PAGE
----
I would love to see regular launches of atleast a launch per 1/2 months and even more if possible... maybe multiple lauunch of vehicles. We need to pick up the pace a bit in all of this. It seems extremely slow right now.

I just hope Private industry can make a big difference in the next 10 years to the feasability of regular space travel. cheap too..


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Post    Posted on: Sun Apr 17, 2005 1:39 pm
NASA really does need a better craft for their astronauts, the shuttle is just too dangerous. Look at this latest article on another problem with it, apparantly it is susceptable to sporadic firings of its reaction control system. While this was not seen as a problem when flown solo, there is a possibility that it could destroy the ISS if it happens while coupled to it.

http://www.flatoday.com/apps/pbcs.dll/a ... 007/news02

I think that aside from not being able to fly the shuttle fleet without further problems constantly croping up, there is a good chance that they might loose another orbiter if they push to make the whole 28 flights by the end of 2010 so they can retire it.

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Post    Posted on: Mon Apr 18, 2005 4:29 am
Judging by Mike Griffin's comments, NASA may decide to speed up the development of the CEV to fill the current gap between the shuttle and it. According to space.com he mentioned at his confirmation hearing that the current four year gap between the two is absolutely unacceptable and alluded to the possibility of a faster development schedule for the CEV. This is entirely possible, but will require more money to be spent if it is done. NASA probably won't be getting much more than what has been alotted to it under Bush's VSE, if any more than that, so the money will have to be reprogramed from somewhere in NASA's current budget. Normally one might think that this is extremely unlikely considering their complacent keep-all-the-engineers-employed-whether-or-not-we're-using-them attitude, but Griffin is probably the perfect guy for the job. It is exceedingly unlikely that the shuttle will be used beyond 2010 because IIRC that will require a lengthy and costly recertification process for the three in the fleet. NASA has some difficult choices ahead of it, it will be interesting to see how they handle them.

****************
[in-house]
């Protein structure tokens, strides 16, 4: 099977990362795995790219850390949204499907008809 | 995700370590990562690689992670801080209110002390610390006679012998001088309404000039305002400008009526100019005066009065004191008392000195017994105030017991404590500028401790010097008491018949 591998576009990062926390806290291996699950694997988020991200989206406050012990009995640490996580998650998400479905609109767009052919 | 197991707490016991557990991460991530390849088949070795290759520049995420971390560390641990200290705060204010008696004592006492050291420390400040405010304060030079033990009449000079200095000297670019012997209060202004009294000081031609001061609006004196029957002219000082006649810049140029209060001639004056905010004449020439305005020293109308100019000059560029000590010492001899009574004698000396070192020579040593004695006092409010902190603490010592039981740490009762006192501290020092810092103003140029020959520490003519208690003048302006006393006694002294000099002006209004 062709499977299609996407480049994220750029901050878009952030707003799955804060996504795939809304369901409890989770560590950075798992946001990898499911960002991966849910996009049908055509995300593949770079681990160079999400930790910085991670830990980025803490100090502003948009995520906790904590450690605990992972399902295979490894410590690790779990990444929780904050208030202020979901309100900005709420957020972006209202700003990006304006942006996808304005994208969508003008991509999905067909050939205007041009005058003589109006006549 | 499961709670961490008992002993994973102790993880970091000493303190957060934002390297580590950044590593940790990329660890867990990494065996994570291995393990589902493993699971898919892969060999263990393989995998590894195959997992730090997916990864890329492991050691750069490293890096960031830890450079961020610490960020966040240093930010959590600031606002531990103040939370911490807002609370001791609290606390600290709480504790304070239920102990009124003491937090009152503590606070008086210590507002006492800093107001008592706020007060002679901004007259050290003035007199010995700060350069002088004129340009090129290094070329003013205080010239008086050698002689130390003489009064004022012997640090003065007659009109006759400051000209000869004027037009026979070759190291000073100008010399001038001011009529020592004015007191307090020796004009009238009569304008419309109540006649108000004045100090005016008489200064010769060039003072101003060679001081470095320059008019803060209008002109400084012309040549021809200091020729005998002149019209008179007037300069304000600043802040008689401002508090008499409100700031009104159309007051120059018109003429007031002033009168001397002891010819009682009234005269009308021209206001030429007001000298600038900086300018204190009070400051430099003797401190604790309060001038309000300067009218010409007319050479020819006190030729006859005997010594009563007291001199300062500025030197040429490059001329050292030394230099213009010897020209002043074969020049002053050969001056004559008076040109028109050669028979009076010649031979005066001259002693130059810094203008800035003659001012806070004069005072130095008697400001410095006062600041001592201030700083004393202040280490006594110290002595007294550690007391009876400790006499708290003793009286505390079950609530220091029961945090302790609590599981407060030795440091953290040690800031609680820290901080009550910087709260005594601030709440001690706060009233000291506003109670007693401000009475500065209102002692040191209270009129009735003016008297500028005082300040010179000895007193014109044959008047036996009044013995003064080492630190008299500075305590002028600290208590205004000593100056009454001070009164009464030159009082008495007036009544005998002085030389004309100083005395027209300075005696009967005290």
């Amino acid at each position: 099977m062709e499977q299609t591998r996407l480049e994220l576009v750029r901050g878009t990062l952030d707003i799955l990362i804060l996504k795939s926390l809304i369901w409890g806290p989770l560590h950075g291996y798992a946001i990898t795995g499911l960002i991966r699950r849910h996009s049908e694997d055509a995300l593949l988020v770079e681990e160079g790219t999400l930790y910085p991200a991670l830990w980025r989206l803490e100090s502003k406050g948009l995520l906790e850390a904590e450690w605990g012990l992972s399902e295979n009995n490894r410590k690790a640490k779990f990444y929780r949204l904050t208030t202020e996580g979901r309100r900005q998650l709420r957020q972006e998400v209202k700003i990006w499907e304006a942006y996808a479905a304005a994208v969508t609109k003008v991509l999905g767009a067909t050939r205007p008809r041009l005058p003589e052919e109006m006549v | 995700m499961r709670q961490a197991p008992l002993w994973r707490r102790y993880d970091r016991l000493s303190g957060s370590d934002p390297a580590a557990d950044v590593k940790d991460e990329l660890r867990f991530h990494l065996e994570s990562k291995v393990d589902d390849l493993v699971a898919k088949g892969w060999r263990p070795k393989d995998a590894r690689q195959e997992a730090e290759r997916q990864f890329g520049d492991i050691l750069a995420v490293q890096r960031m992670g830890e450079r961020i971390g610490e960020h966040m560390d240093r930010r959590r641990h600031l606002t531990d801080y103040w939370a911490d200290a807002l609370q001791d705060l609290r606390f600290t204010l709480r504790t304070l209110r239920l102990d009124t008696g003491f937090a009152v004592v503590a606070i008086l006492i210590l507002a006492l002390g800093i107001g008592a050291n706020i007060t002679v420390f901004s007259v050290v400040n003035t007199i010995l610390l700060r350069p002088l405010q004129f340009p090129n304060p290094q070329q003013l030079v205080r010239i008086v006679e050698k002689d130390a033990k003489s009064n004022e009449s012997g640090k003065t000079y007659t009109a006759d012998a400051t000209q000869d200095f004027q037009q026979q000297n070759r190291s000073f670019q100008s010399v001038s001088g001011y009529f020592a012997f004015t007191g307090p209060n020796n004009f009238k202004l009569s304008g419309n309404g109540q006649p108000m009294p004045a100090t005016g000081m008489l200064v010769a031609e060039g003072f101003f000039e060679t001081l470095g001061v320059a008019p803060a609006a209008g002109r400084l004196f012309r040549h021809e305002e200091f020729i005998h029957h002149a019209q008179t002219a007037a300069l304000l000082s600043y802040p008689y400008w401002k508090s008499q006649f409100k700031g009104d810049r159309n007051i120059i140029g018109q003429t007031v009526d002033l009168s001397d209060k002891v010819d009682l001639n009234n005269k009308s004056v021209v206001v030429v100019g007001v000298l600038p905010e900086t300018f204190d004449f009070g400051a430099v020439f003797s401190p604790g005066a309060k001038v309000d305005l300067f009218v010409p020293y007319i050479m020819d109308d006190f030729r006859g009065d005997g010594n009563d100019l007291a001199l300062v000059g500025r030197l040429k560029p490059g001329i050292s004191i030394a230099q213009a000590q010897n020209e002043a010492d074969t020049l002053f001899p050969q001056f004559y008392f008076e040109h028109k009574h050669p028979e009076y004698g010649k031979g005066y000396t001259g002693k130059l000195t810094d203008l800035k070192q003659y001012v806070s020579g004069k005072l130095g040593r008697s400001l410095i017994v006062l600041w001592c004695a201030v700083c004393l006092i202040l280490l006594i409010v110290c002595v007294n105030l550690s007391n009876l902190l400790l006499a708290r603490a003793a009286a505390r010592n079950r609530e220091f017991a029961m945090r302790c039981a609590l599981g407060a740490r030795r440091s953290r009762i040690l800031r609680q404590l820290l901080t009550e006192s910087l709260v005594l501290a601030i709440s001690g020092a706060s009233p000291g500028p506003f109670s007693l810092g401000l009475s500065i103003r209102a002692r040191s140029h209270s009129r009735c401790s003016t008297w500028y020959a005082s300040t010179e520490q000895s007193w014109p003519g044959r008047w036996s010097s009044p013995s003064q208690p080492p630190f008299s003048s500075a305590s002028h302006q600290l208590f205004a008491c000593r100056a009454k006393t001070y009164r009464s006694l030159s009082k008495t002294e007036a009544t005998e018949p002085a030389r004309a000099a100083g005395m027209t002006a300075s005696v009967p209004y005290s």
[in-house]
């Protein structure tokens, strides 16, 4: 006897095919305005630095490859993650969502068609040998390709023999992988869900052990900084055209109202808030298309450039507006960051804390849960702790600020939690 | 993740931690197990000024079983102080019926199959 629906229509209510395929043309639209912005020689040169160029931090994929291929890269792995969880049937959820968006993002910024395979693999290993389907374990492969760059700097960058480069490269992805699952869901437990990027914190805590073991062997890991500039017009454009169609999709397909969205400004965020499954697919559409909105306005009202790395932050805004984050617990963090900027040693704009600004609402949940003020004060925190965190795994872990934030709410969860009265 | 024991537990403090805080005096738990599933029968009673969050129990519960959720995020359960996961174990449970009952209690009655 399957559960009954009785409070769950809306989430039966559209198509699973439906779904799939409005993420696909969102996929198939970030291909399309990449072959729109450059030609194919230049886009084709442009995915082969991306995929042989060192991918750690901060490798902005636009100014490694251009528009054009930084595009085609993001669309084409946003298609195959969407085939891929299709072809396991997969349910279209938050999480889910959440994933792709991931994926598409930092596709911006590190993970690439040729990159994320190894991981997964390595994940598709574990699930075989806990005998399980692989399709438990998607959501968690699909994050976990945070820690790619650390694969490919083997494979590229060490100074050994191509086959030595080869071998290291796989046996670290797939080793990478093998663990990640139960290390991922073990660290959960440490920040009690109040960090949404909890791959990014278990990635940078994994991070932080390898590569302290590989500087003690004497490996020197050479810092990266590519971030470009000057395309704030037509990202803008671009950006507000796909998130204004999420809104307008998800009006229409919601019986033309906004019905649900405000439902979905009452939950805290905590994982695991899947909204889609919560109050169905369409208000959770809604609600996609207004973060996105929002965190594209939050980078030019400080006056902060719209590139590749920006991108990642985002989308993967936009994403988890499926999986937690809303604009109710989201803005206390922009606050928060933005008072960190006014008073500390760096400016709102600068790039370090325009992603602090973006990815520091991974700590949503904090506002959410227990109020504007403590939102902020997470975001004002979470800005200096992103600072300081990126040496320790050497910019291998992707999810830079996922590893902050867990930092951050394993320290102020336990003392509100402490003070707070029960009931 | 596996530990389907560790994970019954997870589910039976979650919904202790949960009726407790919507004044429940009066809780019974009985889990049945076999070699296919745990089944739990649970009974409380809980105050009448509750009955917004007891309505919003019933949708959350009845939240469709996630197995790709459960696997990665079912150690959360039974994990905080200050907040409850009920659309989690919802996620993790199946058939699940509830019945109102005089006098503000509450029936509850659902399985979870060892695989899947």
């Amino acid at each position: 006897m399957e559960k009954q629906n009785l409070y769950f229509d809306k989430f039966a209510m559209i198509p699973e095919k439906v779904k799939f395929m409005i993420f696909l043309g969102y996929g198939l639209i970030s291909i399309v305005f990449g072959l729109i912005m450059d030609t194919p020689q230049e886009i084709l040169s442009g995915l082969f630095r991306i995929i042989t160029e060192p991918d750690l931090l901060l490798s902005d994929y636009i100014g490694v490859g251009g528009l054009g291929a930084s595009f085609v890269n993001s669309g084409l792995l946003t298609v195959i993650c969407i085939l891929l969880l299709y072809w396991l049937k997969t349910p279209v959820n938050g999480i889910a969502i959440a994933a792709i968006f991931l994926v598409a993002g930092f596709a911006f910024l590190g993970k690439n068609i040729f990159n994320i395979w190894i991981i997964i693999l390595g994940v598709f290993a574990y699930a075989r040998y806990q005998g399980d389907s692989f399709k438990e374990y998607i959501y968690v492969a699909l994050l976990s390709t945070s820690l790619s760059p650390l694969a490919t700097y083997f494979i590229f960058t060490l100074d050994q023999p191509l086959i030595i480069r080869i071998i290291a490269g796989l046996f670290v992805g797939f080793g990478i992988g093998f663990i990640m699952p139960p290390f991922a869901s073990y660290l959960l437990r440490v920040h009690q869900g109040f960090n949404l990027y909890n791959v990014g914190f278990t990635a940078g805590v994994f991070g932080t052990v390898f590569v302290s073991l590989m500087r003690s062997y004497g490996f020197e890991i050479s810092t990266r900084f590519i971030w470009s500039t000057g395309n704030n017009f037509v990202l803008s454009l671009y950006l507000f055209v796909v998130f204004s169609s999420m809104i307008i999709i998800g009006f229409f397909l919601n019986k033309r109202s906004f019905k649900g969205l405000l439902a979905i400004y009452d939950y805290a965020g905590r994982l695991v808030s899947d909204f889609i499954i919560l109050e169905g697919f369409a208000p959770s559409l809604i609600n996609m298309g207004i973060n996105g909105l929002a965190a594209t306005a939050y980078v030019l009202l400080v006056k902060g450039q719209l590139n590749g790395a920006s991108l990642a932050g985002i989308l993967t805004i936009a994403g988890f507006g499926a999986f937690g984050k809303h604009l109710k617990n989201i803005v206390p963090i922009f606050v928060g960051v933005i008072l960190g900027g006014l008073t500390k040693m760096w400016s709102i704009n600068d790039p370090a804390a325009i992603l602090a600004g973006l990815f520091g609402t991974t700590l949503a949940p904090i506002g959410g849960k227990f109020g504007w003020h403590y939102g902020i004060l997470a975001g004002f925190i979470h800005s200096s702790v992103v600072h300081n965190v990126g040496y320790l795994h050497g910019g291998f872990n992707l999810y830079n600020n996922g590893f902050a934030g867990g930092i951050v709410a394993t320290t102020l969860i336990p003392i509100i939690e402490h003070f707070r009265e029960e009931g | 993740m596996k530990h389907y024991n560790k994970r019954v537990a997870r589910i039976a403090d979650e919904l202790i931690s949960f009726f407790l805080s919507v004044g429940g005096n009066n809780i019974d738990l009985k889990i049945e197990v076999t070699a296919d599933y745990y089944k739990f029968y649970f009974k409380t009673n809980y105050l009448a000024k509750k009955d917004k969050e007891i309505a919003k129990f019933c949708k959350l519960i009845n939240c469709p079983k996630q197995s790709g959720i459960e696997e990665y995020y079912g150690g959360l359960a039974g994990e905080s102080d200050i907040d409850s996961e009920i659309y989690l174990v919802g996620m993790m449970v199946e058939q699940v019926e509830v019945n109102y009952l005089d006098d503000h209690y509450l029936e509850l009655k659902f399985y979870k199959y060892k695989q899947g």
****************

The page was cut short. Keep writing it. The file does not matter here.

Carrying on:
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Post    Posted on: Tue May 03, 2005 9:27 am
It seems Lockheed unveiled its CEV design on Friday, did anyone see anything about this?

http://www.denverpost.com/Stories/0,141 ... 78,00.html

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Post    Posted on: Tue May 03, 2005 11:23 am
Quote:
Thus begins what could become a multibillion-dollar competition to build the next conduit to space.


Sigh....

At less the good side on is is that nasa only gives them three years. but since it will only be boeing and lockheed, this will still be a killer for the upcoming commercial space market. I'm sure they will be able to build a fine shuttle replacement. maybe they can lower the actual cost to use it to 400 million dollaer per flight....


/edit/
i think i've found a 'valid' reason why to hand this to lockheed and boeing

Quote: